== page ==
Neal Devaraj

Biomimetic Chemistry, Molecular Imaging, Chemical Biology
University of California San Diego
Thursday, Nov. 21, 2019
4:30pm
Edward C Taylor Auditorium, Frick B02
Host
Ralph Kleiner
Add to Calendar2019-11-21 16:30:002019-11-21 16:30:00Ralph KleinerEdward C Taylor Auditorium, Frick B0215YYYY-MM-DD

Exploring the Lipid World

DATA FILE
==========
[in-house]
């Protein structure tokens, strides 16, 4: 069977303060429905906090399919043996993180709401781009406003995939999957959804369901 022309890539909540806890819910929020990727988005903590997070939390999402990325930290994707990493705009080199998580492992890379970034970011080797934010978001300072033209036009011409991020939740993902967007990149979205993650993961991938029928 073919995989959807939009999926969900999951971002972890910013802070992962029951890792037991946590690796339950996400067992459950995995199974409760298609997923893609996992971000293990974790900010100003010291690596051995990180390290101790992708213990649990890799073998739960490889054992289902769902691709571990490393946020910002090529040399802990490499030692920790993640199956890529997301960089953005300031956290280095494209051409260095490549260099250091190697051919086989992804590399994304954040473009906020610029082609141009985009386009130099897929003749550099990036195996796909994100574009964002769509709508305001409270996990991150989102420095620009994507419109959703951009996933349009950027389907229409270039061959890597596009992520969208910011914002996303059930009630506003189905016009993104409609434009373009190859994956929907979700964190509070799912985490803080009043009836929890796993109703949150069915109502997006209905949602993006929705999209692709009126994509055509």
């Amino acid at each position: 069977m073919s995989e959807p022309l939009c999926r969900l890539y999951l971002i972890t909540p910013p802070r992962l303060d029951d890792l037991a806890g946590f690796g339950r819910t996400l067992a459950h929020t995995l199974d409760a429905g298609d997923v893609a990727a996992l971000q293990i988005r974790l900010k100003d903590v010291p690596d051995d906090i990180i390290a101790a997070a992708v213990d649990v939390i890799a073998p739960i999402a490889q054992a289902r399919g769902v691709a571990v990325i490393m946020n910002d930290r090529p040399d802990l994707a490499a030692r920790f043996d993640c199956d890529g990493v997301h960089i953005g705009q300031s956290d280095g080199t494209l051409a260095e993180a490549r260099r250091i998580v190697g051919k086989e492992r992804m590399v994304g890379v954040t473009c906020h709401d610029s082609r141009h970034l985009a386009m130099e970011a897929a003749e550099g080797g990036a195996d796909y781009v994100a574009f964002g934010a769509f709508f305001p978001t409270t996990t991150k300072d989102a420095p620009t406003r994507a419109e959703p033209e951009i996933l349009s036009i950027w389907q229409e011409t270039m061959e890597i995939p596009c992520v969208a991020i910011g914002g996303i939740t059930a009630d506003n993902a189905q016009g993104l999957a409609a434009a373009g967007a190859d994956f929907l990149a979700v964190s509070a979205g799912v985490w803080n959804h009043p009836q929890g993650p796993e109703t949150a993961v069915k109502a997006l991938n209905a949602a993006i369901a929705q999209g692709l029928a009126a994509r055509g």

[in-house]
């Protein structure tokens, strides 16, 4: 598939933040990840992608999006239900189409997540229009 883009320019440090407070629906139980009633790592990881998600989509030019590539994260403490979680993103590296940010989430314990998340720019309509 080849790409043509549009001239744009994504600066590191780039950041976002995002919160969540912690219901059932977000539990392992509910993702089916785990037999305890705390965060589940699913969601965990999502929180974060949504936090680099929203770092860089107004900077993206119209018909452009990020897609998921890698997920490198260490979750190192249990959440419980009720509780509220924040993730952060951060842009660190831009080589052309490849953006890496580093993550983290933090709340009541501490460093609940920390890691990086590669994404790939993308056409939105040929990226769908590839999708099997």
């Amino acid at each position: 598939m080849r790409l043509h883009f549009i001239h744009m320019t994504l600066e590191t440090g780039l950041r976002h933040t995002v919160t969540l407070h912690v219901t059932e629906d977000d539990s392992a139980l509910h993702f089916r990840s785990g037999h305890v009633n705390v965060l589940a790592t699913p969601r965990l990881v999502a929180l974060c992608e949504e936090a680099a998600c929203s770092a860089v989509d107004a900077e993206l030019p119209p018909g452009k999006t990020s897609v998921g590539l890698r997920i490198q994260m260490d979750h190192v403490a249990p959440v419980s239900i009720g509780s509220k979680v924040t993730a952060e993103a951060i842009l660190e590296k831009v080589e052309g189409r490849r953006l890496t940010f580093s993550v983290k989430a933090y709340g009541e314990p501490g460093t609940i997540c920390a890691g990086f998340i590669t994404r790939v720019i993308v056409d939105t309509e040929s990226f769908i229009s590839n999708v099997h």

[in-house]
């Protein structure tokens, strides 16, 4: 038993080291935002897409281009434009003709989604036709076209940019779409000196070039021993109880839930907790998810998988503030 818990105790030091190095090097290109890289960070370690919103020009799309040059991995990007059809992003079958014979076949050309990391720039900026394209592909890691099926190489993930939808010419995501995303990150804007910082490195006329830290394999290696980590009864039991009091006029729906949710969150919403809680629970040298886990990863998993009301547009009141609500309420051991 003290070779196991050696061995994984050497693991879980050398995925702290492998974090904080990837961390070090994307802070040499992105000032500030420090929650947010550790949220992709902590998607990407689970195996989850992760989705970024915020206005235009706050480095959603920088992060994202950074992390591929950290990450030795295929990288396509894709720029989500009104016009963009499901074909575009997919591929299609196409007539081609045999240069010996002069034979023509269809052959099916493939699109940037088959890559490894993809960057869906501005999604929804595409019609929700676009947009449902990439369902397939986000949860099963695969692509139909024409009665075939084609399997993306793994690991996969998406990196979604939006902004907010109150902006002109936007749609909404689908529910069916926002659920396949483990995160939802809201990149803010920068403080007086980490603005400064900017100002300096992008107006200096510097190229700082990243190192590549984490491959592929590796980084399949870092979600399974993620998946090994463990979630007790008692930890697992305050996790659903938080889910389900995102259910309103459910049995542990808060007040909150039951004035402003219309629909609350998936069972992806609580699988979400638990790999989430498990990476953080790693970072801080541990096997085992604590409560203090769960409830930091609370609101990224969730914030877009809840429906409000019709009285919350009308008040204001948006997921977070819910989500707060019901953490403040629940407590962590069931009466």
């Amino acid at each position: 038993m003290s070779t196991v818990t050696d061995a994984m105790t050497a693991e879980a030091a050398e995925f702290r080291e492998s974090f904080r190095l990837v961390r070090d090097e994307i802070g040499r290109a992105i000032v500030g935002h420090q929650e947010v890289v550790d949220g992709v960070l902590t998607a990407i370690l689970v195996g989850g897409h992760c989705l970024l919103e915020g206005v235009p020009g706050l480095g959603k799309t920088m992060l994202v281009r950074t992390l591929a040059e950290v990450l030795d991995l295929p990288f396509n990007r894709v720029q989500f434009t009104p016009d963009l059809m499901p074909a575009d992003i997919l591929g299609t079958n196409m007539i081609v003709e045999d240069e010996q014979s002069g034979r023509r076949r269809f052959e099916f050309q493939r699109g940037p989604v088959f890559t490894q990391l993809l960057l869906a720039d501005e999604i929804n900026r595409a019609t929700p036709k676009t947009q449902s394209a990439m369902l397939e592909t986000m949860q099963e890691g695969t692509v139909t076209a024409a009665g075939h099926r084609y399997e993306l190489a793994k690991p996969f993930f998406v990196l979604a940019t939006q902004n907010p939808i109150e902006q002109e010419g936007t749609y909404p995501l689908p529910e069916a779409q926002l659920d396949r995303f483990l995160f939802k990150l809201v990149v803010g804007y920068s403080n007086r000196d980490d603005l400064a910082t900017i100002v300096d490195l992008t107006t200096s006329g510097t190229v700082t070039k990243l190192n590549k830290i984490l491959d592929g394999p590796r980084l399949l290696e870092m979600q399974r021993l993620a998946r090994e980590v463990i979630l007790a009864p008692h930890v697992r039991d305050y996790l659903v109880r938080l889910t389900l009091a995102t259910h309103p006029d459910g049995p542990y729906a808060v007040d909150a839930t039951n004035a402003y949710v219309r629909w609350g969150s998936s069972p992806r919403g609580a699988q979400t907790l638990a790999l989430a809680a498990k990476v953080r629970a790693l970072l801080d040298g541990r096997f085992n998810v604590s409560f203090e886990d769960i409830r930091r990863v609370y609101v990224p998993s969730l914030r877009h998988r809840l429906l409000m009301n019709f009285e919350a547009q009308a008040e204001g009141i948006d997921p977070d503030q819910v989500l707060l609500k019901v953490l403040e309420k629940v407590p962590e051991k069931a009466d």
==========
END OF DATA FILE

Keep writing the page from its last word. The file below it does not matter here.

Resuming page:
Despite their importance, studying specific lipid structures and their generation is incredibly challenging. Disentangling the precise roles of specific lipid species, particularly in higher organisms, is technically daunting for various reasons.Over the last several years, my laboratory has developed methods to synthesize specific lipids in situ from reactive lipid fragments. In situ lipid synthesis using traceless chemistries can assemble lipids identical to natural products. This approach allows unequivocal association of specific lipids generated in vivo with their cellular function. While reactive lipid fragments can be delivered exogenously, we can also use endogenous reactive lipid precursors, leading to applications in imaging lipid distributions and even perturbing lipid post-translational modifications. Our initial studies have focused on generating sphingolipid ceramides. Ceramides represent one of the most enigmatic classes of molecules within the realm of bioactive lipids. Using our approach, we have been able to directly probe the biological activity of specific ceramide species. We find that delivery of fully saturated ceramides, such as C16:0, using in situ lipid synthesis significantly reduces cell viability while there is no reduction in cell viability following delivery of monounsaturated ceramides, such as C24:1. Our results suggest that ceramide saturation plays a crucial role in their apoptotic activity. These striking observations highlight the importance of species-specific study of ceramides and demonstrate the power of tools, such as TCL, to circumvent the limitations of endogenous lipid synthesis pathways to uncover the function of individual lipid molecules in vivo. Thus, our ongoing work with in situ lipid synthesis demonstrates great promise as a general tool to study lipid biology.

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